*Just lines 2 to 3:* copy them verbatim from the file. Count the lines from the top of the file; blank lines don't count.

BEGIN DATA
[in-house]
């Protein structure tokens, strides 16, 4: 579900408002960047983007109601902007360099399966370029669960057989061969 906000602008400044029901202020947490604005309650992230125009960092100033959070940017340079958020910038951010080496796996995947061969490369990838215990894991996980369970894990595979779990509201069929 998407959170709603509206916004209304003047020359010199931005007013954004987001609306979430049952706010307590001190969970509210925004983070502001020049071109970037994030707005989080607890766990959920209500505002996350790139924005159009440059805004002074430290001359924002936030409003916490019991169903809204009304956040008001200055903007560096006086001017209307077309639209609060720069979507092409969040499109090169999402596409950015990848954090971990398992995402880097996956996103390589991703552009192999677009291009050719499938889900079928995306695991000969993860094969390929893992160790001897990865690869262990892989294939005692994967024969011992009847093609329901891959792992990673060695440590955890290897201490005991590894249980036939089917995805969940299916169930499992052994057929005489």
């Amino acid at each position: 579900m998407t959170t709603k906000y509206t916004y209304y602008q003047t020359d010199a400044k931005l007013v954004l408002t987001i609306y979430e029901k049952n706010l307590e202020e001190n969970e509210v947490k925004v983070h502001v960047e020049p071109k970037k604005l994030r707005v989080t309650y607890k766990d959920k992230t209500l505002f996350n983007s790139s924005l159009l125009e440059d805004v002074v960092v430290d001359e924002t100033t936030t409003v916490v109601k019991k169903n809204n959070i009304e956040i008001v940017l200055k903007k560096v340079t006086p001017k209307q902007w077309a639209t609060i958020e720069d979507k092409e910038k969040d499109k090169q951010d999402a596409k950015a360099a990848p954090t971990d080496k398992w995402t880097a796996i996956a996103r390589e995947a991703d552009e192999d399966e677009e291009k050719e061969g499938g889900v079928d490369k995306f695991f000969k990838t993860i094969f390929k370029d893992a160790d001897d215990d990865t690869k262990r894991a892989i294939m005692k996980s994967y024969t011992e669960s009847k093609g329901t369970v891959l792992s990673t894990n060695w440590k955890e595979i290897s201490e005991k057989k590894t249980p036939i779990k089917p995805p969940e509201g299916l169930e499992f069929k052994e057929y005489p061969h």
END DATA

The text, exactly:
């Protein structure tokens, strides 16, 4: 579900408002960047983007109601902007360099399966370029669960057989061969 906000602008400044029901202020947490604005309650992230125009960092100033959070940017340079958020910038951010080496796996995947061969490369990838215990894991996980369970894990595979779990509201069929 998407959170709603509206916004209304003047020359010199931005007013954004987001609306979430049952706010307590001190969970509210925004983070502001020049071109970037994030707005989080607890766990959920209500505002996350790139924005159009440059805004002074430290001359924002936030409003916490019991169903809204009304956040008001200055903007560096006086001017209307077309639209609060720069979507092409969040499109090169999402596409950015990848954090971990398992995402880097996956996103390589991703552009192999677009291009050719499938889900079928995306695991000969993860094969390929893992160790001897990865690869262990892989294939005692994967024969011992009847093609329901891959792992990673060695440590955890290897201490005991590894249980036939089917995805969940299916169930499992052994057929005489």
């Amino acid at each position: 579900m998407t959170t709603k906000y509206t916004y209304y602008q003047t020359d010199a400044k931005l007013v954004l408002t987001i609306y979430e029901k049952n706010l307590e202020e001190n969970e509210v947490k925004v983070h502001v960047e020049p071109k970037k604005l994030r707005v989080t309650y607890k766990d959920k992230t209500l505002f996350n983007s790139s924005l159009l125009e440059d805004v002074v960092v430290d001359e924002t100033t936030t409003v916490v109601k019991k169903n809204n959070i009304e956040i008001v940017l200055k903007k560096v340079t006086p001017k209307q902007w077309a639209t609060i958020e720069d979507k092409e910038k969040d499109k090169q951010d999402a596409k950015a360099a990848p954090t971990d080496k398992w995402t880097a796996i996956a996103r390589e995947a991703d552009e192999d399966e677009e291009k050719e061969g499938g889900v079928d490369k995306f695991f000969k990838t993860i094969f390929k370029d893992a160790d001897d215990d990865t690869k262990r894991a892989i294939m005692k996980s994967y024969t011992e669960s009847k093609g329901t369970v891959l792992s990673t894990n060695w440590k955890e595979i290897s201490e005991k057989k590894t249980p036939i779990k089917p995805p969940e509201g299916l169930e499992f069929k052994e057929y005489p061969h």